The next day a huge crowd turned out at Studio 28 Theatre to watch The G Man do his show. There was absolutely nothing pretentious about Liddy. He was funny, engaging, gracious, and a gentleman.
As it turned out, that same day there were a bunch of big shots in town for the opening of a major exhibit at the Gerald R Ford Presidential Museum in Downtown Grand Rapids. It was The Watergate Exhibit! I can’t make this stuff up. President Ford, President Bush (41), and several dignitaries were on hand for this big event. I got a call from the Ford Museum people furious that I would have G Gordon Liddy in town on the same day as their Watergate exhibit opening. I pleaded not guilty. Who knew?!! But as I reminded them, there wouldn’t even have been a President Ford had it not been for G Gordon Liddy. Anyhow, things settled down. They had a successful event and so did we.
I’m not much of a Sean Hannity fan. I think he’s put himself in a place he shouldn’t be. You don’t see Rush Limbaugh kowtowing to anyone. Regardless of your politics, Rush Limbaugh has never forgotten that his job is to entertain and grow listeners. He’s not trying to be a presidential adviser. And there’s Laura Ingraham. She’s another one of these conservative talk show hosts who are filled with too much self importance.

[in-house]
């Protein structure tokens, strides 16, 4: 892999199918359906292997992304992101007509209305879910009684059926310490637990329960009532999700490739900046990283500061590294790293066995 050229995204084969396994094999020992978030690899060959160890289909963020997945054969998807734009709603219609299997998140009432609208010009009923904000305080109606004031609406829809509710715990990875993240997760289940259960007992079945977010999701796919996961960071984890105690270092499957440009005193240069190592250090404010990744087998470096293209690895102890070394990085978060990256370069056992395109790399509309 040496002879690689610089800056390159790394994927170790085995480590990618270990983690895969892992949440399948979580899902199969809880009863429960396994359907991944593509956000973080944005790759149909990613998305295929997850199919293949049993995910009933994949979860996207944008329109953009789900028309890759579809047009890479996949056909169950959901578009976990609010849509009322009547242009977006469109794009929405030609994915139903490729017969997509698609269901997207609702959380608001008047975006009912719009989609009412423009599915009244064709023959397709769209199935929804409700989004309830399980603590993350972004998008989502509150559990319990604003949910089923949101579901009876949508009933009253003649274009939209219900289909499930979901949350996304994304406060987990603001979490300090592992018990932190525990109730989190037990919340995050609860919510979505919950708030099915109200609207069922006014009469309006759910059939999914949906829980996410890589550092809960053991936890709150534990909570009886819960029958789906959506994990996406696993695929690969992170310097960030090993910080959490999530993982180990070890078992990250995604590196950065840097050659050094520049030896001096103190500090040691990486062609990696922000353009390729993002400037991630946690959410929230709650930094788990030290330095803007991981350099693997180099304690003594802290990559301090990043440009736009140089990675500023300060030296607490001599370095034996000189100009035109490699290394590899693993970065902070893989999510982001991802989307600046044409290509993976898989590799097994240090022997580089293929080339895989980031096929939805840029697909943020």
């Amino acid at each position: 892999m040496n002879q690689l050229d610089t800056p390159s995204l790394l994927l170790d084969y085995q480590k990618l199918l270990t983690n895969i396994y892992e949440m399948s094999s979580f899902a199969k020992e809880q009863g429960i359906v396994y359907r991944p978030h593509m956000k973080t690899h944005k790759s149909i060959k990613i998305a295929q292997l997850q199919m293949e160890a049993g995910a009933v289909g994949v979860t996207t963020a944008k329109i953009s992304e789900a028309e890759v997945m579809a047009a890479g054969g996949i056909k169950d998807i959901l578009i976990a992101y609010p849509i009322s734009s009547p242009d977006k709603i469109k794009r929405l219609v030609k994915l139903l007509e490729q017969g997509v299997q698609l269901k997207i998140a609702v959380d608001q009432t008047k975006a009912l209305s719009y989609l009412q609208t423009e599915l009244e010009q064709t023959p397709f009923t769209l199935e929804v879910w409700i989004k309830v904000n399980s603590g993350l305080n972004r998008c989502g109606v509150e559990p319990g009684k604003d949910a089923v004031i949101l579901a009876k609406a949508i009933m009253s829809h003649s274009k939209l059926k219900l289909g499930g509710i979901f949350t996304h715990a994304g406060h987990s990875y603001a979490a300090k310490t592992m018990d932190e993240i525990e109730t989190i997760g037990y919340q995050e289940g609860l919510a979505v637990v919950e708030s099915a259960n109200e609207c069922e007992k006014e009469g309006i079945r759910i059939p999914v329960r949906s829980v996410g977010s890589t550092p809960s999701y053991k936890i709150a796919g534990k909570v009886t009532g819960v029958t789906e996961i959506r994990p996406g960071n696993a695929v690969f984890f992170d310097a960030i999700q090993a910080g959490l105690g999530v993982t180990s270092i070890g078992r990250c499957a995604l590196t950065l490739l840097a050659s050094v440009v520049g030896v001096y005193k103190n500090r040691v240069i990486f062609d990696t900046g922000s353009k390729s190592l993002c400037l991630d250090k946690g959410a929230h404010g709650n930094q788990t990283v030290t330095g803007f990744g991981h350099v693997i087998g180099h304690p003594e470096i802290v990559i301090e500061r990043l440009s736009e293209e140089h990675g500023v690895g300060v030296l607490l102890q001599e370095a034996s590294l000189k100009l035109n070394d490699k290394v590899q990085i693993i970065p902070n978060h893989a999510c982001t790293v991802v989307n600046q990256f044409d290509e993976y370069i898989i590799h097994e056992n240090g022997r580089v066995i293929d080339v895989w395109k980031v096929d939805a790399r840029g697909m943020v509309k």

When Sean Hannity launched a radio show I jumped on the opportunity to get his program on WOOD. Sean had been a rising star on Fox TV and it just figured that his radio show would be a hit too. The show aired right after Rush Limbaugh. But after a couple of years, the show failed to deliver the kind of ratings we had hoped for. Phil Tower, WOOD’s exceptional program director had a vision of hiring a local show to put in afternoon drive. Not just any local show, but market bad boy and legend Rick Becket. When Phil hit me with the idea I thought he lost his mind. Becket was extraordinarily talented. He had number one ratings at crosstown WGRD. He had all the baggage that goes with it too. He was uncouth, he was difficult, he had personal issues. In other words, he had everything it takes to be a big star. But I wasn’t sure I wanted the liability. Phil Tower convinced me that with Becket and his sidekick Scott Winters, we would finally shed WOOD’s old codger image. To do all this, 3 things had to happen. First, I had to convince Clear Channel that this would be a good investment. Second, Becket and Winters would have to agree. And third, I had to move Sean Hannity off WOOD and onto our other talk station, WTKG.